Has the Obama administration, against US interests, declared diplomatic war on Israel? Up until now my view has been that the US government didn’t want a crisis but merely sought to get indirect negotiations going between Israel and Palestinians in order to look good. Even assuming this limited goal, the technique – to keep getting concessions from Israel without asking the Palestinian Authority to do or give anything – has been foolish, but at least it was a generally rational strategy.
But now it has become reasonable to ask whether the Obama White House is running amok, whether it is pushing friction so far out of proportion that it is starting to look like a vendetta based on hostility and ideology.
Part of the framework for such behavior can be called, to borrow a phrase from the health care debate, a “single-payer option.” That is, the administration seems to envision Israel paying for everything: supposedly getting the PA to negotiate, doing away with any Islamist desire to commit acts of terrorism or revolt, keeping Iraq quiet, making Afghanistan stable and solving just about every other global problem.
What makes this even more absurd is that at the very moment when it is coddling Syria and losing the battle for anything but the most minimal sanctions on Iran, the administration has chosen to bash Israel.
DURING HIS visit to Washington last week, Prime Minister Binyamin Netanyahu tried to defuse the tension. His partners in government, we should never forget, are Defense Minister Ehud Barak, leader of the Labor Party, and President Shimon Peres, who has done more to promote Middle East peace than any other living Israeli leader.
But according to reliable sources, Obama went out of his way to be personally hostile, treating Netanyahu like some colonial minion who could be ordered around.
Judging from the evidence, such as Secretary of State Hillary Clinton’s AIPAC speech, the administration thinks it knows better what Israelis want than do Netanyahu, Barak and Peres.
Actually, a poll by the highly respected Smith Research company for The Jerusalem Post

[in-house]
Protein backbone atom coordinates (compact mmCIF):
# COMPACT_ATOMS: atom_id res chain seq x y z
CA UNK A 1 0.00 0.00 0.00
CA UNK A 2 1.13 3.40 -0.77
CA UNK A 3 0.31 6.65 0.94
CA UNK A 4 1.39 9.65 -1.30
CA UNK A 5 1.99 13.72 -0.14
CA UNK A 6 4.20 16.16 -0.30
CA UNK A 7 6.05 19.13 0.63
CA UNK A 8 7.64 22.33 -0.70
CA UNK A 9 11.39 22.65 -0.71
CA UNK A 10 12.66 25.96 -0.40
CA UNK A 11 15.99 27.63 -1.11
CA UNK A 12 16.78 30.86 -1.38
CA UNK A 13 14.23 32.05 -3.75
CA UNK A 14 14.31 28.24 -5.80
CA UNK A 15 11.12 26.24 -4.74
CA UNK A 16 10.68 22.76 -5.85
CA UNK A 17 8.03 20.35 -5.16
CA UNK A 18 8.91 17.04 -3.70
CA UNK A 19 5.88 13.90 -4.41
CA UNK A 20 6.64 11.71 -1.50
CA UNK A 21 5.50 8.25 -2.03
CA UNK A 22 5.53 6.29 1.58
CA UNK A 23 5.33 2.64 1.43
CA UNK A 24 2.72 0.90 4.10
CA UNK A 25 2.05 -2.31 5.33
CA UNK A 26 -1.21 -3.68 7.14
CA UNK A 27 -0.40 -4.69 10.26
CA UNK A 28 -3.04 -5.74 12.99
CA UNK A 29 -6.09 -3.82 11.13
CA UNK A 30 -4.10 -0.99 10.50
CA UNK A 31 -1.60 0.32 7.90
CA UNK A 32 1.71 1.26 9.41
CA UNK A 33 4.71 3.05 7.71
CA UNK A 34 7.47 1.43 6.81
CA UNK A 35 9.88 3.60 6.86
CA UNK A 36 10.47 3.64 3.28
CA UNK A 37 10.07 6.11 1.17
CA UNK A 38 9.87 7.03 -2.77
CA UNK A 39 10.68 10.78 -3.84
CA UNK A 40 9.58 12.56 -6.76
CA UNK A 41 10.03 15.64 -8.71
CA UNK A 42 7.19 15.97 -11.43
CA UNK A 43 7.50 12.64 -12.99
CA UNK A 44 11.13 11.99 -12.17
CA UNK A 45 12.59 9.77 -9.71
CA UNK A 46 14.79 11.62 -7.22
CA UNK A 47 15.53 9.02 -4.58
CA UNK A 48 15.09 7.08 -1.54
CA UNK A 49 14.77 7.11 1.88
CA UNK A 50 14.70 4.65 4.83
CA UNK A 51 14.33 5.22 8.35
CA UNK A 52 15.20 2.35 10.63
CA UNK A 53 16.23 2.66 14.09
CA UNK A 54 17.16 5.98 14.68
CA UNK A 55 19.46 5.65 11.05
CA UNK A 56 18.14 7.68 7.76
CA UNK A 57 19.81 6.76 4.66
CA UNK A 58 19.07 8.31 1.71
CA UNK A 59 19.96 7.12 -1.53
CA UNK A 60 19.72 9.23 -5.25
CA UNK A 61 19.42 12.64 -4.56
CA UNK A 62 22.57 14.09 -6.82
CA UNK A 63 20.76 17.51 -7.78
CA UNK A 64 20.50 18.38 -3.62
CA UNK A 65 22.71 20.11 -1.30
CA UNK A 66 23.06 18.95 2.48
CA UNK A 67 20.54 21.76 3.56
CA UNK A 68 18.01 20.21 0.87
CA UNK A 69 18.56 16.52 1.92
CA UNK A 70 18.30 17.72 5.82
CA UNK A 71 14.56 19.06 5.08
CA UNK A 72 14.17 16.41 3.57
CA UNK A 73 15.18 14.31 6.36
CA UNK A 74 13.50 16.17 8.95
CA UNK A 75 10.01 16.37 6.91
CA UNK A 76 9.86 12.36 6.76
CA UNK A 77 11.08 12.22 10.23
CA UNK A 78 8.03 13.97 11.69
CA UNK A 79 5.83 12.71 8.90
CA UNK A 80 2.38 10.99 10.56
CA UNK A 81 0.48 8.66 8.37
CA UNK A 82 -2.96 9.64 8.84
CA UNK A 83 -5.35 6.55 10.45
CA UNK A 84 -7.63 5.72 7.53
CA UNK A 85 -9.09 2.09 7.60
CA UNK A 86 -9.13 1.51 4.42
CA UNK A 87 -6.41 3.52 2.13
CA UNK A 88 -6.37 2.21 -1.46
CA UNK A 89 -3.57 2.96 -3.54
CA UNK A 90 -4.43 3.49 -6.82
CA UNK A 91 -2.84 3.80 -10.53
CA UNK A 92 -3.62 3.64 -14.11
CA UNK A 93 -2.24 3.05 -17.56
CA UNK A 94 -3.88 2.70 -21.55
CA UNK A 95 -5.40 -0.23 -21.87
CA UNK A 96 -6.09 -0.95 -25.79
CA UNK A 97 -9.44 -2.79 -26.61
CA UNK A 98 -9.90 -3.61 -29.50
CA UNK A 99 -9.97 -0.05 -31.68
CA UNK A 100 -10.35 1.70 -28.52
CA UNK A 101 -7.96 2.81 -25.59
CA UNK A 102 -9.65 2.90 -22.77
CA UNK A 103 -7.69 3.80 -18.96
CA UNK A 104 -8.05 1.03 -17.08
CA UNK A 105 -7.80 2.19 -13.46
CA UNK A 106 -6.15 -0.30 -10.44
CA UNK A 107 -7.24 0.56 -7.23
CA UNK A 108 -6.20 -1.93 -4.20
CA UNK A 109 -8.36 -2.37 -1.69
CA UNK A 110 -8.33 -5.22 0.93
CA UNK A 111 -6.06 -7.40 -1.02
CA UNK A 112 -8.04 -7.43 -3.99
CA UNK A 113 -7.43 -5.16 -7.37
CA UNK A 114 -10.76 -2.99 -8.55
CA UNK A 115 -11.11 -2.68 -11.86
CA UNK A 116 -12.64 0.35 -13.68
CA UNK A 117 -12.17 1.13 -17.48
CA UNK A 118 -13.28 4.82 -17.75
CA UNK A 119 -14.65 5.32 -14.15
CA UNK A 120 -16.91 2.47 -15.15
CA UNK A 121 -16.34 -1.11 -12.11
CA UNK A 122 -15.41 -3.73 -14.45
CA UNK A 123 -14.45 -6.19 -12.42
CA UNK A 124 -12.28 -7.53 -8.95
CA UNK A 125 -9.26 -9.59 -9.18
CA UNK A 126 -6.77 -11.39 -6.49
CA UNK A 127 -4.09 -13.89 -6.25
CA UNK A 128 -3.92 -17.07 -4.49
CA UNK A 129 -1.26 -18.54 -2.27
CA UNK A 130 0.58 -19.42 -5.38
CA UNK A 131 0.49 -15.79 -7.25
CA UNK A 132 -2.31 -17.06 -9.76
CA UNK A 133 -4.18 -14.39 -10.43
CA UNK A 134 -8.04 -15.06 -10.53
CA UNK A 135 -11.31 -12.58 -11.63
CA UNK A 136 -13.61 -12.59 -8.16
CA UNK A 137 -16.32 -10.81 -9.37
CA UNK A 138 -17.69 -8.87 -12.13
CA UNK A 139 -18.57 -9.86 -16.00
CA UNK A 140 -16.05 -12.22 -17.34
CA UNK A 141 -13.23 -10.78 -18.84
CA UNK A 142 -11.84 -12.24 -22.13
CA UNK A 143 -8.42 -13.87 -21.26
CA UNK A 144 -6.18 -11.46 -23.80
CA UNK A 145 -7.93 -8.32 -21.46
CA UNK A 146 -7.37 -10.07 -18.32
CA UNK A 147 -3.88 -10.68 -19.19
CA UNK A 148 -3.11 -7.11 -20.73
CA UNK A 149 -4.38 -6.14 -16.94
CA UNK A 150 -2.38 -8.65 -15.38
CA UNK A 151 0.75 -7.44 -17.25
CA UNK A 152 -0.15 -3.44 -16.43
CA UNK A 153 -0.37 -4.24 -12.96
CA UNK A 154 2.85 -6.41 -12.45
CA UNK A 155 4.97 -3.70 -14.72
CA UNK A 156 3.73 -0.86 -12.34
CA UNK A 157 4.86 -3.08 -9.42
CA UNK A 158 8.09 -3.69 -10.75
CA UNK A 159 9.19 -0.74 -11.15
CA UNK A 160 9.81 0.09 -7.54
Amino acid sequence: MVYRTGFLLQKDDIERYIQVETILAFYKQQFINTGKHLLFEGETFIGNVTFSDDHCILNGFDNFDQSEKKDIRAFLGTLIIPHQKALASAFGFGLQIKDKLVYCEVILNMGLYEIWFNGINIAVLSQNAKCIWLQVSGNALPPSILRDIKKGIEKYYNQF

, found that only 9 percent of Israeli Jews considered the administration more pro-Israel, while 48% said it was more pro-Palestinian. To understand these figures, you have to know that most Israelis are very reluctant to say anything critical of the US, out of genuine respect and concern not to damage relations.
So does the administration want to resolve this issue or to pile on demands in hope of giving the PA so much that it will agree to talk about getting even more unilateral Israeli concessions? Is the goal to overthrow Netanyahu – which isn’t going to happen – or break his spirit so he will follow orders in future – which also isn’t going to happen?
Doesn’t this US government understand that if you prove yourself to be anti-Israel, you will destroy any incentive Israel has to enter negotiations with you as the mediator? Can it not comprehend that it is giving the PA every incentive to keep raising the price?
Can it not sense that if it undermines Israel’s trust in Washington, it will push the whole country further to the Right? If the US government politely asks to stop building in east Jerusalem in exchange for some tangible benefit and for a limited time, many Israelis would be willing to agree. But if this happens in a framework of enmity and threat, with the “reward” being no benefit and even more concessions to follow, even doves will grow sharp beaks.
IT SEEMS as if the Obama administration has chosen just one country to try to pressure and intimidate. And it has picked the worst possible target in this respect, both because of how Israelis think and also given very strong domestic US support for Israel (especially in Congress).
It bashes Israel while ignoring the PA’s naming of a major square in honor of a terrorist who murdered a score of Israeli civilians, with Clinton even claiming this was done by Hamas and not the PA. And as the administration betrays Israel’s main priority – failing to put serious pressure on Iran to stop building nuclear weapons – why should Israel want to do big favors and take big risks for this president?
Finally, since this administration has already unilaterally abrogated
two major US promises – the previous president’s recognition that
settlement blocs could be absorbed as part of a peace agreement, and
the Obama administration’s own pledge to let Israel build in east
Jerusalem if it stopped in the West Bank – why should Israel put its
faith in some new set of promises?
The Obama administration will have to decide in the coming days: Does
it want to try to get some limited concessions from Israel to use as
capital in trying to get talks started, using these to brag – futilely,
of course – to Arabs and Muslims how they should be nicer to the
administration in Iraq and Afghanistan?
Or does it want to live up to the negative stereotypes held by its
worst enemies while simultaneously committing political suicide and
destroying US credibility in the Middle East.
I guess we’ll find out pretty soon.
The writer is director of the Global
Research in International Affairs Center and editor of Middle East
Review of International Affairs and